Organizers of this year’s Somali Independence Day soccer tournament barred a section of Twin Cities mainstream media from reporting on the scene accusing them of a continuous “negative publicity and profiling of the community in a bad light”. The tournament’s spokesperson Abdirizack Ismail Said Maashal, told Mshale of his doubts regarding mainstream media’s sincerity in their renewed interest in the community after ignoring pleas from organizers in the last six years to cover the tournament.
“Its 6 years now since the inception of the tournament and no media house honored our invitations to come and cover this important annual event”, said Maashal. He vowed not to allow anyone with “malicious intentions to come and wreck the spirit of the eventful competitions” aimed at motivating Somali youth and youngsters to engage in sports and other gainful activities to better their lives and shape their moral upbringing. He questioned mainstream media’s sudden interest and change of heart accusing them of focusing on the negative aspects of Somali American community when reporting.
The annual tournament was held to commemorate the 49th anniversary of Somalia’s independence.
The Somali community’s distrust of mainstream media has heightened following an FBI probe regarding alleged Somali-American teenagers going to Somalia to fight alongside Al-Shabab militants.
The soft-spoken Maashal alleged that a local TV news reporter threatened him as he tried to gain access to the stadium by claiming he had an absolute right as an American to do his journalistic work with or without his consent.
The 6th annual Somali American Independence tournament which saw the participation of several teams from across the U.S. was held from Thursday June 25 through July 4th 2009.
Hundreds of Somali Americans residing in the Twin Cities and environs flocked to the Central High School Stadium to watch the soccer competition. Minneapolis’ Somali Tigers beat arch-rivals San Diego United 3-2 in the final to win the tournament for the second consecutive year. It was deja vu all over again for San Diego as Somali Tigers beat them in last year’s final as well.
A total of 16 teams participated in this year’s competition which was touted to be the toughest so far.
Other teams that took part in the competition included Cedar Stars from Minneapolis, La Cruz from St Cloud, Eden Prairie, Rochester and FC Owatonna. Boston, Ohio and Dallas also sent separate teams to the tournament.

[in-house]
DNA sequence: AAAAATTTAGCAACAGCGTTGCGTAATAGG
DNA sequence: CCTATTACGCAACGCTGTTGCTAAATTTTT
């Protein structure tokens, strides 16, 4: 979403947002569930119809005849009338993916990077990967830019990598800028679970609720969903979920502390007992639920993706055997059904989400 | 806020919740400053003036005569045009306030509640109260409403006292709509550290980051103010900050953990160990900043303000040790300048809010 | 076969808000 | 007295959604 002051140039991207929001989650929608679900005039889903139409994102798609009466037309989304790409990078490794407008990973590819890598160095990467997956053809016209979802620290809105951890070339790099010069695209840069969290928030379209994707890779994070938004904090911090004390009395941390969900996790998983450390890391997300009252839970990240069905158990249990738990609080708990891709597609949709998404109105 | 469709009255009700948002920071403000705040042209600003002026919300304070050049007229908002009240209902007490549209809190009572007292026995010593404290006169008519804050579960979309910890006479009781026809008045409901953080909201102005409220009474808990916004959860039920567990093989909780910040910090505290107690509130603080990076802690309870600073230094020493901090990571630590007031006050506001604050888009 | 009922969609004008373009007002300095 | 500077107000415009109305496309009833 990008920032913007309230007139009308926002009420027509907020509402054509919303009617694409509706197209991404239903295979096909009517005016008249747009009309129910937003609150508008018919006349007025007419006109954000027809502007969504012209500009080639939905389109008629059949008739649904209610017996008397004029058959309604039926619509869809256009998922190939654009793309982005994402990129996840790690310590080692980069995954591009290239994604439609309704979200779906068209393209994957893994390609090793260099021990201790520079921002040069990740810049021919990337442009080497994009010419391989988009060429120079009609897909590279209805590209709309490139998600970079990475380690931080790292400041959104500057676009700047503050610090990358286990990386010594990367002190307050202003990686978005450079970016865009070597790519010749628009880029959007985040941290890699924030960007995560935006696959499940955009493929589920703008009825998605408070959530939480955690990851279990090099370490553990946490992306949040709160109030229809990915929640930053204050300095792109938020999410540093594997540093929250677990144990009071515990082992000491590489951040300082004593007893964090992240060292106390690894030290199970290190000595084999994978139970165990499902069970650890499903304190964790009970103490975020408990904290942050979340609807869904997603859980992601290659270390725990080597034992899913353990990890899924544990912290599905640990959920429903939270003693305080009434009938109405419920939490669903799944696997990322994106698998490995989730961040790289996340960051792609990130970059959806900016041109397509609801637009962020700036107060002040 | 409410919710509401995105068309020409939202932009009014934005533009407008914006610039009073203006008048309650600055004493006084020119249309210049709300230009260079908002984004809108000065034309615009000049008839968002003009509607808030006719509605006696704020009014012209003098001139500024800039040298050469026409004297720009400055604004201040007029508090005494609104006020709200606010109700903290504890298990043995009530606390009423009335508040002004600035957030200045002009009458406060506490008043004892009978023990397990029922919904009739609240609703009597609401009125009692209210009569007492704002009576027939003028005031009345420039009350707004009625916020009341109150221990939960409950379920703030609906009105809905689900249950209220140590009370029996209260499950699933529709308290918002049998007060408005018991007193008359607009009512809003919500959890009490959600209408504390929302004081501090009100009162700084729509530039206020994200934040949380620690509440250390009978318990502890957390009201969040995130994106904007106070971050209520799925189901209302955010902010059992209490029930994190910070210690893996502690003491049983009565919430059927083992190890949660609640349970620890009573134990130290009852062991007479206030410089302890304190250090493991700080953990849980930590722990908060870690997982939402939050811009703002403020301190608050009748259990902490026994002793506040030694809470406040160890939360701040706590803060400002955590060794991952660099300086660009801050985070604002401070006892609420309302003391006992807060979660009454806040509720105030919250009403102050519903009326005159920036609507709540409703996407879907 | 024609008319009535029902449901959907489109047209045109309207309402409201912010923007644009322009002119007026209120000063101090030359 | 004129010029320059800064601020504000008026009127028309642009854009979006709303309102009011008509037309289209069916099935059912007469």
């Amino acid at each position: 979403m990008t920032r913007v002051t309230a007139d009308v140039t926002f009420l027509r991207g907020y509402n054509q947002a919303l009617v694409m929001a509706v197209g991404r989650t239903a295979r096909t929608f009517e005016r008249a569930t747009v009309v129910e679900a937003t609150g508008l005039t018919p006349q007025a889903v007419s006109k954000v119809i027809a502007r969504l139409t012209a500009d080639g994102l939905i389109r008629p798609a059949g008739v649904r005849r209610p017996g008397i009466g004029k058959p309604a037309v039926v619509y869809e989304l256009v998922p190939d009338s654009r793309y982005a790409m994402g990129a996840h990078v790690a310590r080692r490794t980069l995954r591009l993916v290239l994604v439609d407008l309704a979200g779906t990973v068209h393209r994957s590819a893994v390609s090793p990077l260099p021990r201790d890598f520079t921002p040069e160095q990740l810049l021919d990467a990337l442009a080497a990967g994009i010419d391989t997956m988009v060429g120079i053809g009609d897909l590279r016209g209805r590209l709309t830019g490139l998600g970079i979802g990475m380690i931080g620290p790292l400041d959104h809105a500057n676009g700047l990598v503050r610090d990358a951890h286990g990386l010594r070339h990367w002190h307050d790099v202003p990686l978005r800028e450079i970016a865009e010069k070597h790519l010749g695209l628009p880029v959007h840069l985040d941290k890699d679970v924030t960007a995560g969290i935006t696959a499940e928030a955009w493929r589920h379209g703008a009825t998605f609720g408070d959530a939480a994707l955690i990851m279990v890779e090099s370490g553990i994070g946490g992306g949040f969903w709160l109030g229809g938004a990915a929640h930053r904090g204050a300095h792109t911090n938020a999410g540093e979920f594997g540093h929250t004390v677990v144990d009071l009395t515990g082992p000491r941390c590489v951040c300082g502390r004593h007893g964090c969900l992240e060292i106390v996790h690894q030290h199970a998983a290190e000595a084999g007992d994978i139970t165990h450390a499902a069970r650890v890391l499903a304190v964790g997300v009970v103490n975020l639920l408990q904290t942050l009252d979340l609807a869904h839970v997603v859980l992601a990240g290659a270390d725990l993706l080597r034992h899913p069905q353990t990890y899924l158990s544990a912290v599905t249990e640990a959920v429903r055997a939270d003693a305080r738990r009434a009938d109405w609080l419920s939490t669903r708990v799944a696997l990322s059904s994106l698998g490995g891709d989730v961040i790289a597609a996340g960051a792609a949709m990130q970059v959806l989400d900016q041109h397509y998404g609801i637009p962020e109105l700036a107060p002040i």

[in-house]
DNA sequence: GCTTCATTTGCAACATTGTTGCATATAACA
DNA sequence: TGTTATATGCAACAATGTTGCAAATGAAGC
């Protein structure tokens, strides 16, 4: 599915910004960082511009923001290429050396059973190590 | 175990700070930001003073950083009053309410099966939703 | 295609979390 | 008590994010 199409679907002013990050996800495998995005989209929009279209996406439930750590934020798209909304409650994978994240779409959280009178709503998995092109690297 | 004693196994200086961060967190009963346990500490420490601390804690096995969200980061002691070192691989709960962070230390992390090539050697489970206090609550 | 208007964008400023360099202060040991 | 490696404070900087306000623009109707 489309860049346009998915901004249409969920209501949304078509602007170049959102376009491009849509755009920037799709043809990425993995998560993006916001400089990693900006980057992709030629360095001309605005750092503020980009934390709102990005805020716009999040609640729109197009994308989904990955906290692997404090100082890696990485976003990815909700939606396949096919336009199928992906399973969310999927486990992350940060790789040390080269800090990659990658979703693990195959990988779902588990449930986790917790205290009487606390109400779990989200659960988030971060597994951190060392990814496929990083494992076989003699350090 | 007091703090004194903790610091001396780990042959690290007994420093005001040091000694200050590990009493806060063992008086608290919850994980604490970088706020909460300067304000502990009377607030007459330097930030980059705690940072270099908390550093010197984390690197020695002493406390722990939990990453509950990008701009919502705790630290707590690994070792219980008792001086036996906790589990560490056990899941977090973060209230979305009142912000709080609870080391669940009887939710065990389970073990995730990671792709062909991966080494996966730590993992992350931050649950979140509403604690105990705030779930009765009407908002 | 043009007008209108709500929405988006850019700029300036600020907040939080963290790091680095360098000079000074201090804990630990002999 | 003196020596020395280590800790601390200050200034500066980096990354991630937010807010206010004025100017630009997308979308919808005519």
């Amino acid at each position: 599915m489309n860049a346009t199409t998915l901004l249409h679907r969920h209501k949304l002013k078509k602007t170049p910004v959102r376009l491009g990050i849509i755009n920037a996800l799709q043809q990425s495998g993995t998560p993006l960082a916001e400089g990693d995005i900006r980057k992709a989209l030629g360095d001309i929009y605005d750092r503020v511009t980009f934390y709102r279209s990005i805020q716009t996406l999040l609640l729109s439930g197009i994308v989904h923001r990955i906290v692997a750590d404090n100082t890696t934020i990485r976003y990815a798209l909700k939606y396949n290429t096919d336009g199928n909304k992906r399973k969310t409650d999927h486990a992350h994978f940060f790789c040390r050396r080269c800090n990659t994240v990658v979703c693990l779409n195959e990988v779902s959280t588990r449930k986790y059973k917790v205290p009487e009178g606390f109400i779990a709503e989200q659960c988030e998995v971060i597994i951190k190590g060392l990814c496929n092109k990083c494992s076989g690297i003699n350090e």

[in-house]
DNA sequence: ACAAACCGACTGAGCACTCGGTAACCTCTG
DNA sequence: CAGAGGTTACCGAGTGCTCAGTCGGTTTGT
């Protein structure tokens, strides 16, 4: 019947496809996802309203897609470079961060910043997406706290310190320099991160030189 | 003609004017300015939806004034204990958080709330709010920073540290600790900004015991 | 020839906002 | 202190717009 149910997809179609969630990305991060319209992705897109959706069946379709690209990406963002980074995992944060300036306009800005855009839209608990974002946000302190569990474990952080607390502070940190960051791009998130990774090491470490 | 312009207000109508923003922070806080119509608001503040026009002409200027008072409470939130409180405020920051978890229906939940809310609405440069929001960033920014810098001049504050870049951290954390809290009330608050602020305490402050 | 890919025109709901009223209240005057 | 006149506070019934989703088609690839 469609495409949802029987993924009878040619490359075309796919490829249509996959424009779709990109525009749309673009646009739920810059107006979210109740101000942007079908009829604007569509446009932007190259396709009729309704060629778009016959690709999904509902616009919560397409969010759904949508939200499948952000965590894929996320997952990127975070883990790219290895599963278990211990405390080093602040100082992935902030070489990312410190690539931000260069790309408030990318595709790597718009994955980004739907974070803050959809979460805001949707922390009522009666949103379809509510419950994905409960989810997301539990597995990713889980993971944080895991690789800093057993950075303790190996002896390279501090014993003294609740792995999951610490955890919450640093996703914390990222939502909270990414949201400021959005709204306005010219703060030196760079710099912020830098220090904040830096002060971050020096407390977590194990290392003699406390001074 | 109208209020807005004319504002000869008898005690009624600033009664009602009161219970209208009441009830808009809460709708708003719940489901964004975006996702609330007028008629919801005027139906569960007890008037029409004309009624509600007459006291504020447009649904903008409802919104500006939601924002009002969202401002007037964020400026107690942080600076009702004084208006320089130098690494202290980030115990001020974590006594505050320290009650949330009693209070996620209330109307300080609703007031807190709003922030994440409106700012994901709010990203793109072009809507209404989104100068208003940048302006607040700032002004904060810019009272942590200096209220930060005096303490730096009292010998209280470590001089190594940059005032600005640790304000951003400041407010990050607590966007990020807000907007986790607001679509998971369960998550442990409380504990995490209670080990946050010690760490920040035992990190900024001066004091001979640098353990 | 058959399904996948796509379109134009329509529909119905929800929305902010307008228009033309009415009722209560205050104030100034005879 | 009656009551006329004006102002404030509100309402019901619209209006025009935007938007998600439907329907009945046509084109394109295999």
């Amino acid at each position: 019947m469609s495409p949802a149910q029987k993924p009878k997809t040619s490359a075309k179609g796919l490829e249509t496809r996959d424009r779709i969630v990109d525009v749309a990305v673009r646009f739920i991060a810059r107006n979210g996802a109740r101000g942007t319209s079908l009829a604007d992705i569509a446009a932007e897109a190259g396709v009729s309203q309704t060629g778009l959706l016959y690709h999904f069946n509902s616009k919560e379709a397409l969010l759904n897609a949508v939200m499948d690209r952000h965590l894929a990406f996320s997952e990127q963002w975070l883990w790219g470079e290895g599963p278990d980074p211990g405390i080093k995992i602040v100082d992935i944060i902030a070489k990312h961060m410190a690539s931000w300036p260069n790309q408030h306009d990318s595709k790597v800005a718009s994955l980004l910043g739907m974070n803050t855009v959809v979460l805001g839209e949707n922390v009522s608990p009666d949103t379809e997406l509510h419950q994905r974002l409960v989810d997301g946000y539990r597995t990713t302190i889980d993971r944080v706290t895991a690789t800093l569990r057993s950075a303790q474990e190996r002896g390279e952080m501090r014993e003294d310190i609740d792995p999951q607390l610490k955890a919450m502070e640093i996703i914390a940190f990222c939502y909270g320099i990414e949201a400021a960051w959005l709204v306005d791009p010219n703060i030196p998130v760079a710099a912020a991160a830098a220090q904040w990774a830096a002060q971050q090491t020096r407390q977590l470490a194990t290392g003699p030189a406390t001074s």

Maashal says plans are underway to organize friendly matches with Somali soccer clubs in Sweden and other parts of Europe to nurture the talent of upcoming soccer youngsters and foster mutual understanding amongst the youth. He challenged other communities not to judge the Somali-American community based on negative portrayals in the mainstream media but to take time and study his community’s contributions in the U.S.” Please get to know us before you judge us because we are Somali Americans and we are proud of it” he said, adding” we need encouragement and not discrimination”.
He cited a lack of adequate funding as the biggest challenge facing tournament organizers and called on well-wishers to come forward and sponsor the tournament.
Participating teams consisting mainly of youth in school were paying 700 dollars to take part in the tournament. This writer while in St. Cloud, Minnesota on a different assignment a few days before the tournament encountered Ali Qeys, the Manager of La Cruz United, one of the teams that participated, on a funds drive mission. He said club members were mainly high school and college students who pool resources to raise the amount. Qeys says apart from the participation fee, clubs also pay for their own transportation, medical, and the sports kitty, an issue he said that “needs an urgent intervention”.
North America Somali Sports President Abdi Ali, Abdirizack Mahboub of Cedar Riverside Center and Hussein Samatar, the Executive Director of African Development Center also graced the occasion.
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